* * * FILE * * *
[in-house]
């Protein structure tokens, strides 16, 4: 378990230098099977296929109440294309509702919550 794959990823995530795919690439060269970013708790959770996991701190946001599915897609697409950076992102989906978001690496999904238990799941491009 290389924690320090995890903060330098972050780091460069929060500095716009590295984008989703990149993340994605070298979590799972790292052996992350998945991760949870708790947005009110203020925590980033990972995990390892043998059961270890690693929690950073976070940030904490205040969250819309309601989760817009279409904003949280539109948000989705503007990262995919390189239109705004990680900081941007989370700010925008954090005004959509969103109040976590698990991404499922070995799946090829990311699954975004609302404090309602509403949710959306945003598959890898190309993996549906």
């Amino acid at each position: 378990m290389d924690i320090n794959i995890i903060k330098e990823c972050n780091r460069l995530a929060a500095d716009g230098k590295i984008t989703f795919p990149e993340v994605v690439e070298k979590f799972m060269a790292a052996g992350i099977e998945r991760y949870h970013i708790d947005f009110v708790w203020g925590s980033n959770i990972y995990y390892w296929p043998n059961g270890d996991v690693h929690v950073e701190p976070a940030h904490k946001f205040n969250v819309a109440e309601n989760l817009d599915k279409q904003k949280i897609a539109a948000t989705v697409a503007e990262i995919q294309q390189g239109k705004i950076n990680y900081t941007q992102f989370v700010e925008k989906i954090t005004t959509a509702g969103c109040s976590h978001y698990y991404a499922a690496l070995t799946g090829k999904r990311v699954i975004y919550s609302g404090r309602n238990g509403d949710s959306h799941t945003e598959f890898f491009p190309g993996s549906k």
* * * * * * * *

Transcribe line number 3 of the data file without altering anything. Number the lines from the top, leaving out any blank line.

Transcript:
């Amino acid at each position: 378990m290389d924690i320090n794959i995890i903060k330098e990823c972050n780091r460069l995530a929060a500095d716009g230098k590295i984008t989703f795919p990149e993340v994605v690439e070298k979590f799972m060269a790292a052996g992350i099977e998945r991760y949870h970013i708790d947005f009110v708790w203020g925590s980033n959770i990972y995990y390892w296929p043998n059961g270890d996991v690693h929690v950073e701190p976070a940030h904490k946001f205040n969250v819309a109440e309601n989760l817009d599915k279409q904003k949280i897609a539109a948000t989705v697409a503007e990262i995919q294309q390189g239109k705004i950076n990680y900081t941007q992102f989370v700010e925008k989906i954090t005004t959509a509702g969103c109040s976590h978001y698990y991404a499922a690496l070995t799946g090829k999904r990311v699954i975004y919550s609302g404090r309602n238990g509403d949710s959306h799941t945003e598959f890898f491009p190309g993996s549906k």